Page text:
Romans 6:10 for in that he died, to the sin he died once, and in that he liveth, he liveth to God;

    Romans 6:10 Greek Text Analysis

    Sin:
    266 hamartía (a feminine noun derived from 1 /A "not" and 3313 /méros, "a part, share of") – properly, no-share ("no part of"); loss (forfeiture) because not hitting the target; sin (missing the mark).

    266 /hamartía ("sin, forfeiture because missing the mark") is the brand of sin that emphasizes its self-originated (self-empowered) nature – i.e. it is not originated or empowered by God (i.e. not of faith, His inworked persuasion, cf. Ro 14:23).

    Usage: prop: missing the mark; hence: (a) guilt, sin, (b) a fault, failure (in an ethical sense), sinful deed.
     
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  18. public hermit

    public hermit social troglodyte Supporter

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    I agree, it's cutting a fine hair. But, I think it matters. I have always been of the position that temptation is not, in and of itself, sin. And I am happy to continue holding that position. But, if I do, then how do I explain that a desire for something sinful is not, in and of itself, sinful? But, yeah, I would go with you and Augustine and call it "weakness."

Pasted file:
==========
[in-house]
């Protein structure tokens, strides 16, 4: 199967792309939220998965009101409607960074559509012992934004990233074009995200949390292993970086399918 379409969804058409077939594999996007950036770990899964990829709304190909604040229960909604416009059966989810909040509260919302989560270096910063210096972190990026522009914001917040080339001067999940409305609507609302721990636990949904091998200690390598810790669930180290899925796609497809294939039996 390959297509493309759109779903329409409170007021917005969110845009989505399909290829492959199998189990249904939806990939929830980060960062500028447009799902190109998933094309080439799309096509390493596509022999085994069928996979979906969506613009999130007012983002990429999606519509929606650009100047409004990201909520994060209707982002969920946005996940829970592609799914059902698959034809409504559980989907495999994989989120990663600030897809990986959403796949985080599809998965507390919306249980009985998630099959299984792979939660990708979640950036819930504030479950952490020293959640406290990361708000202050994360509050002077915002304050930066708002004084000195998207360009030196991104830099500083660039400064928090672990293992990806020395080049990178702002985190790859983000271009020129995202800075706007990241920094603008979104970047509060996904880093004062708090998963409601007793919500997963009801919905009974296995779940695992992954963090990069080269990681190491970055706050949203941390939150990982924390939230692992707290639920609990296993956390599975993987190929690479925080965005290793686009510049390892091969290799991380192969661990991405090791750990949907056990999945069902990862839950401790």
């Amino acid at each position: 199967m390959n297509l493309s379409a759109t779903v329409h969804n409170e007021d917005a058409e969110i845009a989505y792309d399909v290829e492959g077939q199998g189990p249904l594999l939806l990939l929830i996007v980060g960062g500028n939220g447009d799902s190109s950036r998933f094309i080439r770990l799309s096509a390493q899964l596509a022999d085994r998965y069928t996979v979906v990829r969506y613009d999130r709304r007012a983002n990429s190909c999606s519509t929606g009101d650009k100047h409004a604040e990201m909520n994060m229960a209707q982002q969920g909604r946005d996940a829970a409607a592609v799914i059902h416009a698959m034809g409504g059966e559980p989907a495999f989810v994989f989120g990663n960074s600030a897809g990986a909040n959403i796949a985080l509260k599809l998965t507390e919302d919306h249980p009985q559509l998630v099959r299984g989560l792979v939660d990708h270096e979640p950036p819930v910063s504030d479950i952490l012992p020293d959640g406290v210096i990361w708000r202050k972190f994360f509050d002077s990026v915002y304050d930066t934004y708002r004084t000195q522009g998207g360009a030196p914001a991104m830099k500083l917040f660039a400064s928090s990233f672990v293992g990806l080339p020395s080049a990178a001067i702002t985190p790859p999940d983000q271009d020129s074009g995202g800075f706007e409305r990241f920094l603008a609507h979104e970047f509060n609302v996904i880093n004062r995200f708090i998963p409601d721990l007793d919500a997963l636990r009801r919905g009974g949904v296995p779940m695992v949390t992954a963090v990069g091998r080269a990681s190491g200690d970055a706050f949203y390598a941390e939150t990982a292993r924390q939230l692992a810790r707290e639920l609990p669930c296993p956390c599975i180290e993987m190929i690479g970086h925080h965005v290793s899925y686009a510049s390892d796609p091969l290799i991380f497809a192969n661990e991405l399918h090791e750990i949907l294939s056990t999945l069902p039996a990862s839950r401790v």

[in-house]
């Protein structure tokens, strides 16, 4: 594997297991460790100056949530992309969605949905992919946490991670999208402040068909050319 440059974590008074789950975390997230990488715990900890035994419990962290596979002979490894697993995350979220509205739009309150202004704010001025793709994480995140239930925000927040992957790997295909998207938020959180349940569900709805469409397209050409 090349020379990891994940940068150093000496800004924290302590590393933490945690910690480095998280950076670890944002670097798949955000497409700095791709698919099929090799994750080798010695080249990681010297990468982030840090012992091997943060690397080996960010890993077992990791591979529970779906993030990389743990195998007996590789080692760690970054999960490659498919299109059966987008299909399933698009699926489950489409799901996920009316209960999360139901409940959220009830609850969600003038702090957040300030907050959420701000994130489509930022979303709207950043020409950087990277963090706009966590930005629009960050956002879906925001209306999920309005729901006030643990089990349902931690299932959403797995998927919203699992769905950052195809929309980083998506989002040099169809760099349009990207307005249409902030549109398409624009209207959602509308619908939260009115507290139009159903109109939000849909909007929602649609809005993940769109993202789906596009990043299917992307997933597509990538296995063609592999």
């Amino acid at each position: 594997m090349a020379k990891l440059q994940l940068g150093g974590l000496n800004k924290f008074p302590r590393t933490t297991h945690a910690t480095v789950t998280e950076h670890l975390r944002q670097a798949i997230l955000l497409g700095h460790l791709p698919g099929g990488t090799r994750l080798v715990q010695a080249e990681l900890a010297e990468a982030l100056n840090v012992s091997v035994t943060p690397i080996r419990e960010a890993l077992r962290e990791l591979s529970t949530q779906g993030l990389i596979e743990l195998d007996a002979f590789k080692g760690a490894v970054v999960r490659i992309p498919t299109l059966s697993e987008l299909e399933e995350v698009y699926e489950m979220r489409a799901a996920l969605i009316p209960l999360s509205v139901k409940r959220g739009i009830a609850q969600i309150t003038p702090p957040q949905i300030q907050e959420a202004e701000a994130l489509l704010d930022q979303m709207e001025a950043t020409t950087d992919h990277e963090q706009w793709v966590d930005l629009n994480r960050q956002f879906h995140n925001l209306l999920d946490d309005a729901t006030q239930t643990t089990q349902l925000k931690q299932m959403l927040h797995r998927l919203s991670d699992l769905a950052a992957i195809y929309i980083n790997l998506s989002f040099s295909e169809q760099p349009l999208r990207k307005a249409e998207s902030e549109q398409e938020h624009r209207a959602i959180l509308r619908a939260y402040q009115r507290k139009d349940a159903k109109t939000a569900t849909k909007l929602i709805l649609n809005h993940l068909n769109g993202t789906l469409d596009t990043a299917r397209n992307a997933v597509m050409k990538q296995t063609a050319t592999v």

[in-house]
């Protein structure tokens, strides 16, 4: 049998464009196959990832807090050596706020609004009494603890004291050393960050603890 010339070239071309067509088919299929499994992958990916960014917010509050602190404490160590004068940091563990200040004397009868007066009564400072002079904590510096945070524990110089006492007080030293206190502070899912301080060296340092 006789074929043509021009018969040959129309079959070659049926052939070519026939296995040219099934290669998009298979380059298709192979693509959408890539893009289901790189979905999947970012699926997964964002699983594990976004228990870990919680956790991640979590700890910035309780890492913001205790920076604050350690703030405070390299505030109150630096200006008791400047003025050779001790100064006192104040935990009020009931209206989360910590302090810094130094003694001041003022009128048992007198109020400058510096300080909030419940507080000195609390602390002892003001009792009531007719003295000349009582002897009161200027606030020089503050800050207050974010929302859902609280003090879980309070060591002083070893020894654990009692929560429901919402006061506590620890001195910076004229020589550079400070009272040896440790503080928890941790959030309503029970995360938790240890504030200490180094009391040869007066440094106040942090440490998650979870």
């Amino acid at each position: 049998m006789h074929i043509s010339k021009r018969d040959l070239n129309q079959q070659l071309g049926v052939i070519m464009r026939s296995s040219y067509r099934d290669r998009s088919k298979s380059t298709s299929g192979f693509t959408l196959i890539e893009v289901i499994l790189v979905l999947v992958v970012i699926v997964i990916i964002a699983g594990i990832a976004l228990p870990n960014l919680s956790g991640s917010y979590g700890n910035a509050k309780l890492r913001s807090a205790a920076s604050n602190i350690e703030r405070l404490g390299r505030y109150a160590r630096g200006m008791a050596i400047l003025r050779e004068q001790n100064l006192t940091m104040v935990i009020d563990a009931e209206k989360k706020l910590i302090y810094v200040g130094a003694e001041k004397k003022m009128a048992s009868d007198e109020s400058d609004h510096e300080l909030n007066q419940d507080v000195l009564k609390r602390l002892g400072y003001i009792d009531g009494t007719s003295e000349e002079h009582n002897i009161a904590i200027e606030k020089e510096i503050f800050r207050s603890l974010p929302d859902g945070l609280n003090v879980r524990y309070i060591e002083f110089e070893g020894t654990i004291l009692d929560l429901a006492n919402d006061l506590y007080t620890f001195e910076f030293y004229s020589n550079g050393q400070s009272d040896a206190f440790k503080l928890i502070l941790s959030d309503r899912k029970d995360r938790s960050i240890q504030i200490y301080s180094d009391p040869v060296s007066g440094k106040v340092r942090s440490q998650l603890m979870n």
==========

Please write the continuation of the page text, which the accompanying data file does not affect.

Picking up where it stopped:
19. jacks

    jacks Er Victus Supporter

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    Personally I would say that temptation itself is not sinful. (If it is we are all in a lot of trouble...) However, when I read this verse "But I tell you that anyone who looks at a woman lustfully has already committed adultery with her in his heart." Mathhew 5:28. I can see where someone could make the argument even thinking about sin (temptation) is sinful. That is quite the high bar!
     
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  20. public hermit

    public hermit social troglodyte Supporter

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    I think this is helpful. Missing the mark is basically Augustine's point. We don't sin until our action, or consent, gives way to the temptation, i.e. misses the mark.